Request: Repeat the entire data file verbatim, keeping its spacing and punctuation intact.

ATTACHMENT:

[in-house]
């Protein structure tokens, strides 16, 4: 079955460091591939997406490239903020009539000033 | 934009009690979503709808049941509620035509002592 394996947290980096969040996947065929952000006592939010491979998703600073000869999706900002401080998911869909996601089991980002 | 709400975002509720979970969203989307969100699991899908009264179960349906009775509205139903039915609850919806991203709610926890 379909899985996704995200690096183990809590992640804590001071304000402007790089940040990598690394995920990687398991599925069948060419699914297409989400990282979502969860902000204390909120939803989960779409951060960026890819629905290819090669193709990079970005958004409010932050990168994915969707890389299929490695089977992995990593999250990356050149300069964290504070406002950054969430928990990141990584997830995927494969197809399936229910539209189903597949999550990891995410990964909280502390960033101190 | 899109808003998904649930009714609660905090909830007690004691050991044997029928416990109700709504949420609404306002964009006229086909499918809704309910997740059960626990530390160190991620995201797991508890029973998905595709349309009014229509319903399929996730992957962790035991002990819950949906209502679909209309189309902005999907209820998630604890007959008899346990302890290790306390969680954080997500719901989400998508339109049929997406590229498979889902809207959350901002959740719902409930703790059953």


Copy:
[in-house]
């Protein structure tokens, strides 16, 4: 079955460091591939997406490239903020009539000033 | 934009009690979503709808049941509620035509002592 394996947290980096969040996947065929952000006592939010491979998703600073000869999706900002401080998911869909996601089991980002 | 709400975002509720979970969203989307969100699991899908009264179960349906009775509205139903039915609850919806991203709610926890 379909899985996704995200690096183990809590992640804590001071304000402007790089940040990598690394995920990687398991599925069948060419699914297409989400990282979502969860902000204390909120939803989960779409951060960026890819629905290819090669193709990079970005958004409010932050990168994915969707890389299929490695089977992995990593999250990356050149300069964290504070406002950054969430928990990141990584997830995927494969197809399936229910539209189903597949999550990891995410990964909280502390960033101190 | 899109808003998904649930009714609660905090909830007690004691050991044997029928416990109700709504949420609404306002964009006229086909499918809704309910997740059960626990530390160190991620995201797991508890029973998905595709349309009014229509319903399929996730992957962790035991002990819950949906209502679909209309189309902005999907209820998630604890007959008899346990302890290790306390969680954080997500719901989400998508339109049929997406590229498979889902809207959350901002959740719902409930703790059953």